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The Existential Threat of A Hole

Molly Murphy’s new animated short film A HOLE is a timely portrayal of what one billionaire might do were the world to end today (and what could go wrong with their plan). To get the science in her film right, Murphy worked with Clifford V. Johnson, a British theoretical physicist and USC professor who has advised on such blockbusters as AVENGERS: ENDGAME, THOR: RAGNARAK, and STAR TREK: DISCOVERY.

Murphy made A HOLE as her thesis film at USC, and it received a Sloan Production Grant from the school in 2018. The film has since been selected by festivals around the world including Palm Springs International Short Fest, Woods Hole Film Festival, Burbank International Film Festival, and La Guarimba Film Festival. It is premiering on Sloan Science & Film as part of its online release. We spoke with Murphy about working with her science advisors, the technologies used to make the film, and how the first image of a black hole couldn’t have come at a better time.

Science and Film: A HOLE is a really funny title with two meanings. How did you come up with the story idea?

Molly: I was thinking about existential threats. I’ve done a lot of work with scientists at USC; I got my start working with a group of oceanographers doing research about climate change. The combination of thinking about: threats to humanity like climate change, when Trump was in office thinking about having this narcissistic lunatic in office, and thinking about the division of wealth and tech billionaires who are interested in escaping existential threats rather than facing them head on. I was interested in concocting a dark fable out of these ingredients as a way of processing the trauma of it. At the same time, my impetus for going to USC was to work with scientists making animation related to some of their findings.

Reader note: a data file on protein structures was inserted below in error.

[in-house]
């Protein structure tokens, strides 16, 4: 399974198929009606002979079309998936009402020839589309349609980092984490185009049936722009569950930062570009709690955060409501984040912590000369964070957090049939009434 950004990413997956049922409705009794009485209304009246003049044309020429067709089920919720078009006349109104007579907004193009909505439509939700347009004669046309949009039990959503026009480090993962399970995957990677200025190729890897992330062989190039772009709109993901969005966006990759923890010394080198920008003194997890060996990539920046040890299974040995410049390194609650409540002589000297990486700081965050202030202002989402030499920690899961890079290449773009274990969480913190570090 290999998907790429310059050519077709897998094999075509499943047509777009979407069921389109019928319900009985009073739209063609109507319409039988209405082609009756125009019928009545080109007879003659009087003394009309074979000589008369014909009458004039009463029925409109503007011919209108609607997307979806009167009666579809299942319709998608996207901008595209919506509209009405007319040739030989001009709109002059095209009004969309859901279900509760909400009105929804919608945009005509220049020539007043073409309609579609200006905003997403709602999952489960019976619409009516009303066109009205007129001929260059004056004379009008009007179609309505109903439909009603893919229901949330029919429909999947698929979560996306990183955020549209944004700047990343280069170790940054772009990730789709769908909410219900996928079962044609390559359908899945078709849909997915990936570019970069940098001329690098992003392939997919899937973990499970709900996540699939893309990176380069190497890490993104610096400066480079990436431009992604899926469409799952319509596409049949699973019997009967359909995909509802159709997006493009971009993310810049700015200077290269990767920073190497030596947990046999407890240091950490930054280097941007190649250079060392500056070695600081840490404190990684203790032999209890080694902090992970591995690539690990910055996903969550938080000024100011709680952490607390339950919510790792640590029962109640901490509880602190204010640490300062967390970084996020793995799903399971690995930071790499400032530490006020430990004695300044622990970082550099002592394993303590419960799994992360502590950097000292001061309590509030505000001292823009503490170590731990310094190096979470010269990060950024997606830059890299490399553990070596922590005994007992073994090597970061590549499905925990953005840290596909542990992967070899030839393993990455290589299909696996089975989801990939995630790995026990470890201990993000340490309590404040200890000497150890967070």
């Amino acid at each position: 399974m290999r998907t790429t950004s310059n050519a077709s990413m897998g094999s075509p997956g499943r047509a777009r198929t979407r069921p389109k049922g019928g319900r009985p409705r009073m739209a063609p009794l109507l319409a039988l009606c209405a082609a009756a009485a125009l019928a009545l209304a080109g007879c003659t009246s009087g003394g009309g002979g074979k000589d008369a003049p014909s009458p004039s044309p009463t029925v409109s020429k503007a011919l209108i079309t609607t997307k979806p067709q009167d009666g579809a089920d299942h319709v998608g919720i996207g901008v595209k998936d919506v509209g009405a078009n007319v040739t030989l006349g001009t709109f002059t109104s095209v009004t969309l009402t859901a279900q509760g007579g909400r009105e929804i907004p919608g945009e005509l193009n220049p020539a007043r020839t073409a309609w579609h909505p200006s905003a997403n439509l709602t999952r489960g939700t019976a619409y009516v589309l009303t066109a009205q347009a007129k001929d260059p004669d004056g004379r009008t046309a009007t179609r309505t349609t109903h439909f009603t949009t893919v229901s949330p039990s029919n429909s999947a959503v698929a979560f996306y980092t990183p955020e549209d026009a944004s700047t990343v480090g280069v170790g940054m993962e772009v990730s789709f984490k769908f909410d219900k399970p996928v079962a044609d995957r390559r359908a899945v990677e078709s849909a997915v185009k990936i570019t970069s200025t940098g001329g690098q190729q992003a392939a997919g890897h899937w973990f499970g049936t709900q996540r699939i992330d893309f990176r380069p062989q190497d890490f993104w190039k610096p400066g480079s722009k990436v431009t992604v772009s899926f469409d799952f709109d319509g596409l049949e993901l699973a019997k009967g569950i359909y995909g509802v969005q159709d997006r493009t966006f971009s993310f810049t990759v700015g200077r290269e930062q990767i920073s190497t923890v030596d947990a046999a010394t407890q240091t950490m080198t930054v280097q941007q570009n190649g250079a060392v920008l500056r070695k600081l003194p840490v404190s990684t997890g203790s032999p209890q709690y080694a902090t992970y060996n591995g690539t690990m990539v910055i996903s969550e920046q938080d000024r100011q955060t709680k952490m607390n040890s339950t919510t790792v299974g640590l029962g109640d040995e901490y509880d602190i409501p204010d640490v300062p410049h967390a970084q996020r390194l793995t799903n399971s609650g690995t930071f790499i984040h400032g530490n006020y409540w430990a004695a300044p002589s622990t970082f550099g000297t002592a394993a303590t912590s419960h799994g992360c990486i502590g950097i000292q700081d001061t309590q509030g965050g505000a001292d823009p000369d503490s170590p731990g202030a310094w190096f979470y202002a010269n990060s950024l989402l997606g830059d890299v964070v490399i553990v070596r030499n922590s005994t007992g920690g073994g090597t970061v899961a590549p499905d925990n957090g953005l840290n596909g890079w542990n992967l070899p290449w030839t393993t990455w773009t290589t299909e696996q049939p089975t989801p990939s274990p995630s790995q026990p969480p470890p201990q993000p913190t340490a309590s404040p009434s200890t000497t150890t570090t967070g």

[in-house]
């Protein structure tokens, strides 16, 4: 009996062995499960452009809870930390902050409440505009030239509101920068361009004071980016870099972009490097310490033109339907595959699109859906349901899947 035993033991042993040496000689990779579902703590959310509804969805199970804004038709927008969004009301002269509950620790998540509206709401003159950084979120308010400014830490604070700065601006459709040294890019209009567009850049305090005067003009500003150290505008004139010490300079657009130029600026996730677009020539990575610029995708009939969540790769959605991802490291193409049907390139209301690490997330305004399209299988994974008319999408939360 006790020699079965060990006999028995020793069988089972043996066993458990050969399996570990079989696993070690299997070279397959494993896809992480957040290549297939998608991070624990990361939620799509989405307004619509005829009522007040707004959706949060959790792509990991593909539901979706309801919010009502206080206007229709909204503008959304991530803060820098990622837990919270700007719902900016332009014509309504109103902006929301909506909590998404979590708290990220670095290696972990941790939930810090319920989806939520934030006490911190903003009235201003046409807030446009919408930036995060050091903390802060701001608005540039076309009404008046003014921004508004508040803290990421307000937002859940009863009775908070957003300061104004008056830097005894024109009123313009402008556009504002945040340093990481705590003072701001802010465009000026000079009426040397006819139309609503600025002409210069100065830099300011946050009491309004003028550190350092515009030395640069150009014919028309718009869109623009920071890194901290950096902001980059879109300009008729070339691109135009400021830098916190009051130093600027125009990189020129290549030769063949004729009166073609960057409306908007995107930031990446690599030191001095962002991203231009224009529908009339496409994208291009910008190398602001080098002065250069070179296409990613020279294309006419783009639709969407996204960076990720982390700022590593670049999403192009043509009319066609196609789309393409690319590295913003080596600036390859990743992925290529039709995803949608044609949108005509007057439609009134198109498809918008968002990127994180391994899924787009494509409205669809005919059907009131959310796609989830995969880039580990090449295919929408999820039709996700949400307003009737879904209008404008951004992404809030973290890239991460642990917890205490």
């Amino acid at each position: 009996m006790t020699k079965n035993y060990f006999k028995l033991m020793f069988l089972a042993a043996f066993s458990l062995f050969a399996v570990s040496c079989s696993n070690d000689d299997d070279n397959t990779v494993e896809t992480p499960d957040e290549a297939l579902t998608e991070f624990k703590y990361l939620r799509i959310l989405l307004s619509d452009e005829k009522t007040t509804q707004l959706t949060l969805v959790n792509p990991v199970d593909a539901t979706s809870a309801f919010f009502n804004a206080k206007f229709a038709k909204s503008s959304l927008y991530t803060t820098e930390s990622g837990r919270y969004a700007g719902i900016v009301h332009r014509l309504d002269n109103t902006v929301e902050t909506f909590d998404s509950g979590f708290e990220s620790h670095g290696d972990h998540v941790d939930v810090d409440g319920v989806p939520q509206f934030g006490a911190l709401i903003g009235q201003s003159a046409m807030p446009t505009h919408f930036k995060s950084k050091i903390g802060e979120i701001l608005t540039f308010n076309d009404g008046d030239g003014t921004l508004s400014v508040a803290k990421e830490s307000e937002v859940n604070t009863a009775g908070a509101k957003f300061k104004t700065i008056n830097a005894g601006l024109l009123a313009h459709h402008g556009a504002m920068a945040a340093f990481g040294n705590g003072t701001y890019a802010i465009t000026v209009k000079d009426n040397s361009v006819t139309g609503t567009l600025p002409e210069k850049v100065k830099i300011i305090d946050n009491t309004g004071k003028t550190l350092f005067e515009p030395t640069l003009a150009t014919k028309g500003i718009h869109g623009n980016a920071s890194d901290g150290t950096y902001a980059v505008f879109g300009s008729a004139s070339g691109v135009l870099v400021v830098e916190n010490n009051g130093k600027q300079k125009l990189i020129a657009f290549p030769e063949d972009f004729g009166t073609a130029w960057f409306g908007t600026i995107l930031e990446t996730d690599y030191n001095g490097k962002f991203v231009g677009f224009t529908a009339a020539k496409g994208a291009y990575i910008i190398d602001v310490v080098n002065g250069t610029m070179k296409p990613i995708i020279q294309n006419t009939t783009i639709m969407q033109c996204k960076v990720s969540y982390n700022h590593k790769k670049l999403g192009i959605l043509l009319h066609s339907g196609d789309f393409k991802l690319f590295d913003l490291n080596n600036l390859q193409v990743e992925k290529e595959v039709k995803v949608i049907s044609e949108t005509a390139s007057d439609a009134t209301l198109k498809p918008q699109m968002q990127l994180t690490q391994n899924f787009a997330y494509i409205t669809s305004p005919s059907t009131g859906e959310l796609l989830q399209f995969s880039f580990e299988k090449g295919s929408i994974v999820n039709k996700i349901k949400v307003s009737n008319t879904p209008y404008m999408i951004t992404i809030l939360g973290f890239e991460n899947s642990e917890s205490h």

There was a professor, Clifford V. Johnson, who had just taken a sabbatical to write a graphic novel about theoretical physics called The Dialogues. This book is amazing. It illustrates really challenging physics concepts in a way that is very easy for the non-scientist to access. He had a segment where he talked about time dilation as part of the theory of relativity. He brought in the example of time running differently under the force of gravity—if there is less gravity time runs quickly, if there is more gravity it runs more slowly. He illustrated this with an example of an astronaut visits a black hole which has a ton of gravity. That astronaut’s life gets slowed down so that when he returns to Earth, hundreds of years have passed. I thought this was so interesting and feels like sci-fi but is rooted in science. It’s easy to let the imagination run wild and I let that happen and thought, what if the Earth were to be swallowed by a black hole? Definitely, some billionaire would be most concerned with escaping on their own without considering the global community. But, if that were to happen and he were to escape this force of gravity, that would mean time on Earth would exponentially slow and that time for the billionaire escaping would be experienced as long and lonesome. So, I wanted to create a story off of that visual: a beautiful moment that could be suspended in time. That moment is a surfer swimming with whales as a colossal wave has engulfed a city. It’s an off-kilter, wacky, dark comedy.